Seventy hours of American and British airstrikes have thrown into disarray the eight-year effort to rid Iraq of its chemical, biological, and nuclear warfare programs.
The raids have intensified a dispute in the United Nations Security Council over the inspection regime, as well as over economic sanctions that have hamstrung Iraq's military even while driving most of its 21 million people into penury.
"The big question for everyone is, what now?" says a UN official on condition of anonymity. "The Council is so split. How could they have a resolution that reflects everyone's views?"
But more than the hunt for Iraq's weapons of mass destruction (WMDs) is at stake. The dispute also represents the latest post-cold-war test of relations between the United Nations Security Council's permanent members - the United States, Russia, China, Britain, and France - and their ability to cooperate on complex challenges in the coming century.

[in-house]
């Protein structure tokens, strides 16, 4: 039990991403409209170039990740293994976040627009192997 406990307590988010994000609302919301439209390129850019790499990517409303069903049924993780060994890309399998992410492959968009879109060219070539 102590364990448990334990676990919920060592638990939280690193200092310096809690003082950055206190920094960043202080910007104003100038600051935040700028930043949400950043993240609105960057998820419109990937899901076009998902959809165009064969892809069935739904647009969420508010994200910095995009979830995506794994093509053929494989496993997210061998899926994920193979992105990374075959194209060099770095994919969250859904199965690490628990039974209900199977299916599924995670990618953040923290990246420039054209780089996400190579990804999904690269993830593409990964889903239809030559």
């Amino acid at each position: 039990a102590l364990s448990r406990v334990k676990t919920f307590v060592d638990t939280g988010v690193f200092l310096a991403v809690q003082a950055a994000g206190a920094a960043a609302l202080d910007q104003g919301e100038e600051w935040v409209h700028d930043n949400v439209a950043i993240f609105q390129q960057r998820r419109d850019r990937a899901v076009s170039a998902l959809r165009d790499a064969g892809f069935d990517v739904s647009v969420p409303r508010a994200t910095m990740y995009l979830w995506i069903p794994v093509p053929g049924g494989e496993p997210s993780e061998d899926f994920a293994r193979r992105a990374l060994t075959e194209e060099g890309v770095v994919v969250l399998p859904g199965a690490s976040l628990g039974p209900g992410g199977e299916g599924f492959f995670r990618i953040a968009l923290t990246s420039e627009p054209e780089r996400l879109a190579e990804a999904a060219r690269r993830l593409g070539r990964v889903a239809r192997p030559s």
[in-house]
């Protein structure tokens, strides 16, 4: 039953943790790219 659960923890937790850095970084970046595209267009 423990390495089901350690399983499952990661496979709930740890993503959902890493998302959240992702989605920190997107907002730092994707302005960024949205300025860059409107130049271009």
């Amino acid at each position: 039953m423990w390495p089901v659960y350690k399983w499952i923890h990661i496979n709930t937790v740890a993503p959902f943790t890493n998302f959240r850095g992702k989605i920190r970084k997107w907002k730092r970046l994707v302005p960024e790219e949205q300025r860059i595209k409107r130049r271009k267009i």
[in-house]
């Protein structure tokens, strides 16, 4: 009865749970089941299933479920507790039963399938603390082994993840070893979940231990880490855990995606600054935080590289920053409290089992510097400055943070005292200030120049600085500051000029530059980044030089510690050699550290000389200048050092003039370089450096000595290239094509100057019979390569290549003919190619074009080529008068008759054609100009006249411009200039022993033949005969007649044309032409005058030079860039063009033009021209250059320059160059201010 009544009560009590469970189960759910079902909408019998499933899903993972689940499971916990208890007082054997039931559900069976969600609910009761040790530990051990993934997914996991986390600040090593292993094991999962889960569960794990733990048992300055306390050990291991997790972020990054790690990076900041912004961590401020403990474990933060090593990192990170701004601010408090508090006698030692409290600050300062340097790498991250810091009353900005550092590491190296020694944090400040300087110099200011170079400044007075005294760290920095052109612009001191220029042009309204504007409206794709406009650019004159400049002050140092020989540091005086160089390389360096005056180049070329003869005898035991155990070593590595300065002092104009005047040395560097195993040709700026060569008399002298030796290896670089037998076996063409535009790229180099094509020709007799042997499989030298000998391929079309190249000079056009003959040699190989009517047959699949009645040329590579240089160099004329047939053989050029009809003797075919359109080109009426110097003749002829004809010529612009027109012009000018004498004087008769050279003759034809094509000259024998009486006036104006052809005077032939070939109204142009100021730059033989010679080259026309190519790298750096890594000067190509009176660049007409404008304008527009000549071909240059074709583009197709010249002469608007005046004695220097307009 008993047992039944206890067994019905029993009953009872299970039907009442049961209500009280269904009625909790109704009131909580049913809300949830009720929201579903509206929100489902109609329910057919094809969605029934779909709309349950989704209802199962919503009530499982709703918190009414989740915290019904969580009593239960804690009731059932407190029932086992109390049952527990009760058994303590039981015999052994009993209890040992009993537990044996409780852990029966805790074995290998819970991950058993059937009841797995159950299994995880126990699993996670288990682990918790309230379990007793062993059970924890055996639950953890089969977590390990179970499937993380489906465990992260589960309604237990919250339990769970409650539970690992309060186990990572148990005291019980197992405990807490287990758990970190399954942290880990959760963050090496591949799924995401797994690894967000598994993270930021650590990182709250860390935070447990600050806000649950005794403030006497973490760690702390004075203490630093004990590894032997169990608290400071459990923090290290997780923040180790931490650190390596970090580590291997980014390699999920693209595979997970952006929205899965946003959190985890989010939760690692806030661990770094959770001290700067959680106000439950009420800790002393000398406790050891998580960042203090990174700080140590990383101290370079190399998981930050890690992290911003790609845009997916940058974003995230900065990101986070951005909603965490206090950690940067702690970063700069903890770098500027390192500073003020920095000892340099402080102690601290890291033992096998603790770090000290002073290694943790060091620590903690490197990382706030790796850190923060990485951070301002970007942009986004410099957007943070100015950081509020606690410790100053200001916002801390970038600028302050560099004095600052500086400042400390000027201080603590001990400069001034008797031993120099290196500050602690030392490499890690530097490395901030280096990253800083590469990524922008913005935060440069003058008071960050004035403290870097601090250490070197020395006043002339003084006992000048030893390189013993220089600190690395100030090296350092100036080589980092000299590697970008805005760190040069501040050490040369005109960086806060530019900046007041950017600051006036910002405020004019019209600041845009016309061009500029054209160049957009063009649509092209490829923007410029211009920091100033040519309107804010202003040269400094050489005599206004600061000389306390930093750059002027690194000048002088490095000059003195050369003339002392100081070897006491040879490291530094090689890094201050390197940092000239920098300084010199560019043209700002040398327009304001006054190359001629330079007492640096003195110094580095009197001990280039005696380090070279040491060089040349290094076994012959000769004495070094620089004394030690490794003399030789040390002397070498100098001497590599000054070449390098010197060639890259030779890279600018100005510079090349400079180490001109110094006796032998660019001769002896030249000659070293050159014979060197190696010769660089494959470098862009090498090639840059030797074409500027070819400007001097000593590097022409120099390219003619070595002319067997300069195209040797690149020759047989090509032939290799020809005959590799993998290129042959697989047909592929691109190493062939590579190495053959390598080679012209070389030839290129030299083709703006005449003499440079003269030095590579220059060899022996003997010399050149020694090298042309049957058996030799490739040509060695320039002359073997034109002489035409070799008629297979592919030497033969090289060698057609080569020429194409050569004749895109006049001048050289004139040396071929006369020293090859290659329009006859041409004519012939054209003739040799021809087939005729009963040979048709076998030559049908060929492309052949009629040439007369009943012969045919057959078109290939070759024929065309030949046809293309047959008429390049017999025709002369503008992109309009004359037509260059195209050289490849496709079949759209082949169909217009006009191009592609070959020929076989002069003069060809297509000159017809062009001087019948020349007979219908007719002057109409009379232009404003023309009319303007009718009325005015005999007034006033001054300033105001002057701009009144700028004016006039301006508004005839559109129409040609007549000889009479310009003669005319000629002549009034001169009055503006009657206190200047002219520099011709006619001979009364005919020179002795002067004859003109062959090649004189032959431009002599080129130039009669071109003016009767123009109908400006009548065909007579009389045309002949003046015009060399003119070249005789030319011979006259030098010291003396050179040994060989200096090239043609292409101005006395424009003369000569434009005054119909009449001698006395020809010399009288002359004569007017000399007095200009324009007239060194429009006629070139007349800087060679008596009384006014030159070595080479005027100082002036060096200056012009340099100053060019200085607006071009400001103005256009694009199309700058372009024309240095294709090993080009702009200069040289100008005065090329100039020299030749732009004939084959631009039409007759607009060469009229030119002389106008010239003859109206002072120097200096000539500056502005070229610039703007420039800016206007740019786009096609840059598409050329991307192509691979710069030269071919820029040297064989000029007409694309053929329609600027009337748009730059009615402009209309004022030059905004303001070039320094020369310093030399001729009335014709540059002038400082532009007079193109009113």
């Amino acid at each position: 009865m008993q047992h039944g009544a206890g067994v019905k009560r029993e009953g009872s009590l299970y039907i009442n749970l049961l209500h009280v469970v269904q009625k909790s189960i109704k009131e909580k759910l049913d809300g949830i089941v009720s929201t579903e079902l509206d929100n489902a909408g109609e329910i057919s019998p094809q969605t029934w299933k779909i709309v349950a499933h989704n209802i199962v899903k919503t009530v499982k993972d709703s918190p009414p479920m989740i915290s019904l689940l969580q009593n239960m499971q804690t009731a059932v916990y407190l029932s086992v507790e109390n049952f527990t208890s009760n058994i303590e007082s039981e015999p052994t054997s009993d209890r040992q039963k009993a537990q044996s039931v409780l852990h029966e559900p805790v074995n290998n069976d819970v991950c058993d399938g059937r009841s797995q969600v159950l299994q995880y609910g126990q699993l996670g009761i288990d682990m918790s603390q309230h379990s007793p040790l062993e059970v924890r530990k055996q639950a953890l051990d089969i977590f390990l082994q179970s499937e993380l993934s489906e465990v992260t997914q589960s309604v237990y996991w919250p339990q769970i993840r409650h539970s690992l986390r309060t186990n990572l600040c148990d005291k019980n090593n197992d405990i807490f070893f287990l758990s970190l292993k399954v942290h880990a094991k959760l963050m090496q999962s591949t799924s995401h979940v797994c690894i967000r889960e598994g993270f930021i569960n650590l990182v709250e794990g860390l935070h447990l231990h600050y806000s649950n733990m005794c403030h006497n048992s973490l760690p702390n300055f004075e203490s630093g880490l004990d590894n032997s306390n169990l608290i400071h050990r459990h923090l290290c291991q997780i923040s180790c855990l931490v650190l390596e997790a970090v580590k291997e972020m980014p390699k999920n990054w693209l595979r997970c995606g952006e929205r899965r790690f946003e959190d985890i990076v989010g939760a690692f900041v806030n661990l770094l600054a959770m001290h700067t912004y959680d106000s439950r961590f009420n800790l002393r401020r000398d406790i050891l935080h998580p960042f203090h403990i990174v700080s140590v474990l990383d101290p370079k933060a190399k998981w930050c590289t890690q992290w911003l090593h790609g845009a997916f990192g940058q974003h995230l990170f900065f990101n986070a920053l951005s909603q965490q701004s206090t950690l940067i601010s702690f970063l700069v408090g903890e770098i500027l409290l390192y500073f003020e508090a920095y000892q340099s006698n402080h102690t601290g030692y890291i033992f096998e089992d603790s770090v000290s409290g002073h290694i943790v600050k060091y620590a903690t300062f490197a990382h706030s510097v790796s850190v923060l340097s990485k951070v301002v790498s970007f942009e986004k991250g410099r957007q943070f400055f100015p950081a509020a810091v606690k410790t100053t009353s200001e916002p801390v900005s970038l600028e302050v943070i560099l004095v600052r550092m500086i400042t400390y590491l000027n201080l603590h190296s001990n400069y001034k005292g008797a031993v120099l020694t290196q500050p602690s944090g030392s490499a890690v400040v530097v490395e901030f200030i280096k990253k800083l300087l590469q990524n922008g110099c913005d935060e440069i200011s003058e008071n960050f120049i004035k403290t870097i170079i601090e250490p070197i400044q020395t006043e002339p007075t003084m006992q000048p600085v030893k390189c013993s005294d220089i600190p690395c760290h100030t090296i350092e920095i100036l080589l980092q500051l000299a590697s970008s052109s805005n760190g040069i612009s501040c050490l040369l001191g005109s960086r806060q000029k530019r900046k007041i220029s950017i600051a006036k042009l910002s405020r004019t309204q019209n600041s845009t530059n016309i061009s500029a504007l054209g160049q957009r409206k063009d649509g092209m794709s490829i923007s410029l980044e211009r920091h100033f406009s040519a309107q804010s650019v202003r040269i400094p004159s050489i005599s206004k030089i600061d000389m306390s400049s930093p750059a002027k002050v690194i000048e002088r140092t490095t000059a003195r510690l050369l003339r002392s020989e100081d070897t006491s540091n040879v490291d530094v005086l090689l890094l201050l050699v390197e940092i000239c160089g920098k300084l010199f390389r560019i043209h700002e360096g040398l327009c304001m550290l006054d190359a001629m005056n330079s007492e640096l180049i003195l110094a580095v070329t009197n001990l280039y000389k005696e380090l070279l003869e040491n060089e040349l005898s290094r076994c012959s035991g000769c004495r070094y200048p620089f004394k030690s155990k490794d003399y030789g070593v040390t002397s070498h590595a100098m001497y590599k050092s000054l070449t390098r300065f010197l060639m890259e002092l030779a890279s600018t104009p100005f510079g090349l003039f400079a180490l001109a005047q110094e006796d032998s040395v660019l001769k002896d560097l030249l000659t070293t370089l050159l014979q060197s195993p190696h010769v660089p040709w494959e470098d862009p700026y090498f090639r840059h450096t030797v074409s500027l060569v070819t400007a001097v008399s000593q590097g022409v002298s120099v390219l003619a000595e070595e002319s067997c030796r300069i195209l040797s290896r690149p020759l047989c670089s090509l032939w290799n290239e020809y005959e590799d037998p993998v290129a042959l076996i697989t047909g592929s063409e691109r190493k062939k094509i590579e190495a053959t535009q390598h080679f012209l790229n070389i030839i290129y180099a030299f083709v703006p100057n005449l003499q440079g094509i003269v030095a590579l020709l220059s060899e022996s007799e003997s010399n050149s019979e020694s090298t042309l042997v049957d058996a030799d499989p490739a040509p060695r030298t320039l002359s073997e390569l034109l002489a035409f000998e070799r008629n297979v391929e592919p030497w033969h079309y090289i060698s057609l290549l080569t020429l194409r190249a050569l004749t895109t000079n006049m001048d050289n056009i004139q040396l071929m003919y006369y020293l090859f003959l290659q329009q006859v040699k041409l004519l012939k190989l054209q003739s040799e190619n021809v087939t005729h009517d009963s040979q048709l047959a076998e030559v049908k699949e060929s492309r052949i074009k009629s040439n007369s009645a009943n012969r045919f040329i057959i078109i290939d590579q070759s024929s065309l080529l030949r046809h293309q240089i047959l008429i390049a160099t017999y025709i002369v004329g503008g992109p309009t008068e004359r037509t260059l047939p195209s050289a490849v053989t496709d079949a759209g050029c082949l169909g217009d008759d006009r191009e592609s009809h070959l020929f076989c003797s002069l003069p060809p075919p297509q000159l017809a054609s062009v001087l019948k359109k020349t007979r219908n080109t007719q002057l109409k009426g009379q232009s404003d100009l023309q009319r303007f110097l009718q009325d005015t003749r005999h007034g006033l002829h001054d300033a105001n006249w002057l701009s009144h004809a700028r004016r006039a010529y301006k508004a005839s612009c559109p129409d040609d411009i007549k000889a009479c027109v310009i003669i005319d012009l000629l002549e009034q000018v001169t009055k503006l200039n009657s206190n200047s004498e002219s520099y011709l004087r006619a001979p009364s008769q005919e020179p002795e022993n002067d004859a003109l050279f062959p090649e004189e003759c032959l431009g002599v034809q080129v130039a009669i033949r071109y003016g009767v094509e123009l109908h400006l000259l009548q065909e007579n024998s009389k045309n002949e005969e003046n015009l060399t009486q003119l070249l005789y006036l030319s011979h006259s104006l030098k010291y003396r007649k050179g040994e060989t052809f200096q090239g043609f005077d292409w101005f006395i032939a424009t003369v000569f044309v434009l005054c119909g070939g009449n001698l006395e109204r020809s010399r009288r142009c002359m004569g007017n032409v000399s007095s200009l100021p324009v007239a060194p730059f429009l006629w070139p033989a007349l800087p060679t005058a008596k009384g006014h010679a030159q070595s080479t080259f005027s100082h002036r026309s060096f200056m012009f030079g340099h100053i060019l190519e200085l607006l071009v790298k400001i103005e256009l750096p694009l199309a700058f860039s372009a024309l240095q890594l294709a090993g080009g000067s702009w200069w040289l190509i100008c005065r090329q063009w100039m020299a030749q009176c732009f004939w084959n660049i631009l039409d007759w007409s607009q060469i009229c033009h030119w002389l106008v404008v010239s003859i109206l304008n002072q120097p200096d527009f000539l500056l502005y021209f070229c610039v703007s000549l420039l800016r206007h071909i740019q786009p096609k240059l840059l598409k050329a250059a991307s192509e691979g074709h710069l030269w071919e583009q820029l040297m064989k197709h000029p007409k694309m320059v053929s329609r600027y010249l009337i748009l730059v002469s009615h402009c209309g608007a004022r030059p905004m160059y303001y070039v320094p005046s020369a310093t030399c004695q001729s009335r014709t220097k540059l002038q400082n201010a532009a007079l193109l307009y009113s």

Intense diplomatic talks are under way in an effort to determine the future of one the most ambitious and controversial arms-control initiatives ever.
But given the disparate interests of UN members, some American officials are increasingly dubious that the UN can respond to US views of international security threats, such as Iraqi WMDs. UN-backed coalitions are desirable, they say. But the conflict with Iraq shows that the US may find itself more often acting alone or with a few partners, even at the risk of provoking deeper resentment of American "unilateralism."
"We need two tracks [in foreign policy]," says a senior US official. "One would be multilateral. But we are going to have to have hard unilateral approaches as well."
A two-track strategy appears to be what the US will pursue following of the Dec. 17-20 attacks triggered by Iraq's latest bid to thwart UN Special Commission (UNSCOM) inspections in defiance of the 1991 Gulf War truce accord.